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November 12, 2019

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Suicide watch: Renewing hope in inmates

When 49-year-old Wang was incarcerated in Shanghai’s Nanhui Prison, suicide still weighed heavily on his mind. He had strangled his wife to death in a fit of temper, and his family had renounced him.

After his crime, Wang attempted suicide by jumping from the fourth floor of a local hotel. He survived with multiple fractures but lost feeling in his lower body.

At his trial, Wang received the death sentence with reprieve, which was later reduced to life imprisonment. In August 2015, he entered Nanhui Prison.

According to Cai Ting, deputy chief of the prison’s education and reform division, psychological counseling for inmates is needed to prevent suicides and other mental woes. For prison officials on the ground, helping inmates like Wang rebuild their lives is no easy task.

A psychological test given to Wang at the beginning of his sentence showed a strong bent toward suicide. The first task was to rid him of that desire.

Tian Jia, 36, was the prison officer in charge of the cell block where Wang was living a year ago. At first, Tian found it almost impossible to get Wang to talk to him. But Tian was unwilling to give up. He talked with previous prison officials who had overseen Wang’s incarceration and went ahead with his bid to get Wang to open up.

He eventually did, slowly. That’s when Tian learned that Wang hadn’t made any attempt to contact family members in the city of Fushun in Liaoning Province until last year. But he seldom received any response.

When he was reassigned to other duties, Tian pleaded to keep the Wang case.

“It’s like having to repair a broken circuit,” Tian said. “It’s not wise for different people to keep opening up the device again and again to see what’s wrong. For me, I had already unlocked some problems, so I wanted to assist my successor to supervise Wang.”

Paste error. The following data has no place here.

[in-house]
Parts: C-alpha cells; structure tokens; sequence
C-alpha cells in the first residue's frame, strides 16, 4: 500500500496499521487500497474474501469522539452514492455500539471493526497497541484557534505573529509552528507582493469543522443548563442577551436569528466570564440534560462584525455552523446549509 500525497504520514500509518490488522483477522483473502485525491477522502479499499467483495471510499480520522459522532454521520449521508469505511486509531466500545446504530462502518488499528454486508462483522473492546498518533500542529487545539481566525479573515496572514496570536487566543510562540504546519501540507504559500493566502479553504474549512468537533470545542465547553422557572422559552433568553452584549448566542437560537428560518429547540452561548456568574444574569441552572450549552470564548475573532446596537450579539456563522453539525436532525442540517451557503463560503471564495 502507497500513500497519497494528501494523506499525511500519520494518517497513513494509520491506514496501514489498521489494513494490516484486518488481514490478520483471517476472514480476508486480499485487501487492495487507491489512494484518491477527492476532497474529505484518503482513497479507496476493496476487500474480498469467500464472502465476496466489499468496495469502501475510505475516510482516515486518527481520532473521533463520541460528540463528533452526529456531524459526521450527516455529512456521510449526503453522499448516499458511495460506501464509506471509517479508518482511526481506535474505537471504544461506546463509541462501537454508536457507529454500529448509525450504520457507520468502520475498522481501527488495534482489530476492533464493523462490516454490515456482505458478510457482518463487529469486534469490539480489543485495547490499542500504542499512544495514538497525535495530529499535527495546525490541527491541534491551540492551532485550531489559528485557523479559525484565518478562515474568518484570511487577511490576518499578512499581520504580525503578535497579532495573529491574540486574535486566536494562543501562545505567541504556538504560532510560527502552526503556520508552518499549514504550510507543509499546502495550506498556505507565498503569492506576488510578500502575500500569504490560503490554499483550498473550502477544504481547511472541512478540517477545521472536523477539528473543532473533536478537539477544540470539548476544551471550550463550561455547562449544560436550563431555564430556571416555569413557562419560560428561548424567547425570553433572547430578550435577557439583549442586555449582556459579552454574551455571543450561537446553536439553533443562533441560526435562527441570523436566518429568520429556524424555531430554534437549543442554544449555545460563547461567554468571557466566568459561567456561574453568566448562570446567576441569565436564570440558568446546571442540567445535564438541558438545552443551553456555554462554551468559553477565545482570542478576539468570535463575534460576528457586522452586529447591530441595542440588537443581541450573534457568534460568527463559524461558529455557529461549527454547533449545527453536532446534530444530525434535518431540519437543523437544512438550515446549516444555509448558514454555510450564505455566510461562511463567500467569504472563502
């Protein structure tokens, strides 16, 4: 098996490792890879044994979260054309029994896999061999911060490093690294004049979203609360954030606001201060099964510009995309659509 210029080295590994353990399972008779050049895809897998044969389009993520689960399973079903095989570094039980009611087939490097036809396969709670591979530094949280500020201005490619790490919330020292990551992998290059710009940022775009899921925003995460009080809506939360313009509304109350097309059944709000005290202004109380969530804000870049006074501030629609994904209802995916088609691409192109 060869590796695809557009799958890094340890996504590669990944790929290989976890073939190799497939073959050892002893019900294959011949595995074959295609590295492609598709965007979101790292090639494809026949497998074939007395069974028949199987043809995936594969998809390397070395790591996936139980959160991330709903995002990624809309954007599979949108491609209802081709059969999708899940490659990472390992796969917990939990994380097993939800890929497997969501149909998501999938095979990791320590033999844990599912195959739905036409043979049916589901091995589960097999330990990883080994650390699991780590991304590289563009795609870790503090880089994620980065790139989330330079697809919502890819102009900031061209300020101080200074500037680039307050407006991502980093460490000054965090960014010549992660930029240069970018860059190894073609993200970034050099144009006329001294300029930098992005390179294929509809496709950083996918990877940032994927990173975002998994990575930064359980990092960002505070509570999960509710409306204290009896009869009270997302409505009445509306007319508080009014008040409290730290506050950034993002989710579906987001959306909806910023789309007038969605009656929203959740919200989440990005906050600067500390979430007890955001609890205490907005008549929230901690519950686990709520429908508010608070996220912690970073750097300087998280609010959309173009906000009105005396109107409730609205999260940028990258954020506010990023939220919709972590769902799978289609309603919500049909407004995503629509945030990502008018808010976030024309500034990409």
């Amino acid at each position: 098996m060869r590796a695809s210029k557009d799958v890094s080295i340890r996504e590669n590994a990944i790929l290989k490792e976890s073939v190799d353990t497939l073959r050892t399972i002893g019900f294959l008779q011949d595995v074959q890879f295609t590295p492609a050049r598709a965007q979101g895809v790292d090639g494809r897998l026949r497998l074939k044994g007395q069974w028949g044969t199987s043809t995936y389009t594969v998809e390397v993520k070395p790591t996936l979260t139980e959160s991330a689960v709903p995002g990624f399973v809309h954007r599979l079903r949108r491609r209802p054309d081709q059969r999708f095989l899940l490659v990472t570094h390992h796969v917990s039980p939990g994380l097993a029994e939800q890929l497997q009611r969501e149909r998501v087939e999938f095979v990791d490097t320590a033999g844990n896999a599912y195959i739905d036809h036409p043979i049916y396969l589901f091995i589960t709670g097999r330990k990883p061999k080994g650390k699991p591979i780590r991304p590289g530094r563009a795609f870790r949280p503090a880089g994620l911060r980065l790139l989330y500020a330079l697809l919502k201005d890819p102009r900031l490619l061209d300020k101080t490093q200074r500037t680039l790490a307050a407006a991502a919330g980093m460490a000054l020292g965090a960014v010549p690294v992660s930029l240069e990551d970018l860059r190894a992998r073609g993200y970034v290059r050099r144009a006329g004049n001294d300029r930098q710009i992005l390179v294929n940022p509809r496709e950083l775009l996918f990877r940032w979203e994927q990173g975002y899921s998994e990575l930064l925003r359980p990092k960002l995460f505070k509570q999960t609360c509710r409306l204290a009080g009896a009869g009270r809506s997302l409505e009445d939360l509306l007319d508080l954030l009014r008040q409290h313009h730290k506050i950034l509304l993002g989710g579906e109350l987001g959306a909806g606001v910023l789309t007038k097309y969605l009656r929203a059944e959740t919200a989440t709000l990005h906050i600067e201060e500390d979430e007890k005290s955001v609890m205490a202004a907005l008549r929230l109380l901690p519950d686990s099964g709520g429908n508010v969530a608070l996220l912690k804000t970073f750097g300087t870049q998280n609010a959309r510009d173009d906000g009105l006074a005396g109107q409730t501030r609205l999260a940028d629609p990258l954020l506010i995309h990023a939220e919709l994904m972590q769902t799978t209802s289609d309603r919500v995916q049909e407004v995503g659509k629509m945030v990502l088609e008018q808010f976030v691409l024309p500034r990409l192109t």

Wang responded to Tian’s continuing supervision by finally opening up to the prison official. He said he understood why his family was so disappointed in him, but he still wanted to reconnect with the family members.

“In July, Wang was diagnosed with serious gallstones,” Tian said. “The doctor said Wang’s health condition wasn’t conducive for a surgery, but Wang still wanted the operation.”

After being rejected by doctors, Wang kicked up a fuss. Tian was later told that Wang’s disease could be controlled by medicine and there was no need for surgery,

“Wang finally admitted that he had wanted the surgery because someone from his family would have to sign a consent form,” Tian told Shanghai Daily. “Then, I promised I would contact his family members again.”

Tian called Wang’s elder brother and asked him to write a letter to Wang to help ease his anxiety. The man agreed, and the letter was handed to Wang in August. Wang then wrote a letter back to the family.

Since then, the level of Wang’s suicide proclivity dropped from “extremely high” to “high.”

Lost all hope

Another prison officer, Li Wenbin had a similar case with a 30-year-old prisoner who killed his ex-wife on impulse and was sentenced to death with a reprieve.

“Like Wang, the man, who has a son and a daughter, also greatly regretted his actions but felt his family would never forgive him,” Li said. “He lost all hope and was suicide-prone.”

“He was always in bad temper and had fights with other inmates. But soon I found he was a person overwhelmed by shame and eager for the recognition of others. I encouraged him to participate in some activities. I criticized him for improper behavior and praised him when he corrected it. It helped rebuild his self-esteem,” Li added.

Li said in his experience, two groups of people are more prone to suicide or self-injury.

“One group is young prisoners in their 20s or 30s, who have got suspended death sentences that leave them with no hope for the rest of their lives. The other group is prisoners in their 60s or 70s, who see themselves dying in prison.”

Family ties play an important role in each instance. But those ties can be difficult, if not impossible, to repair.

One failed case involved 36-year-old prison official Zhu Shaozhen and a 66-year-old female inmate surnamed Zhang.

Zhang was shunned by her daughter after she was sentenced to eight years in jail for siphoning off money illegally.

“She suffers from high blood pressure, diabetes and heart disease,” said Zhu. “She takes seven or eight medications a day and was once critically ill.”

But Zhang still hoped for her daughter’s forgiveness. When she was severely ill in October last year, Zhu tried to call her daughter to arrange a visit but the phone was never answered. The daughter had moved from Jiading District, so Zhu contacted local officials to locate her. When the visit finally occurred, the daughter refused to reveal her new address and asked Zhang to divorce her father.


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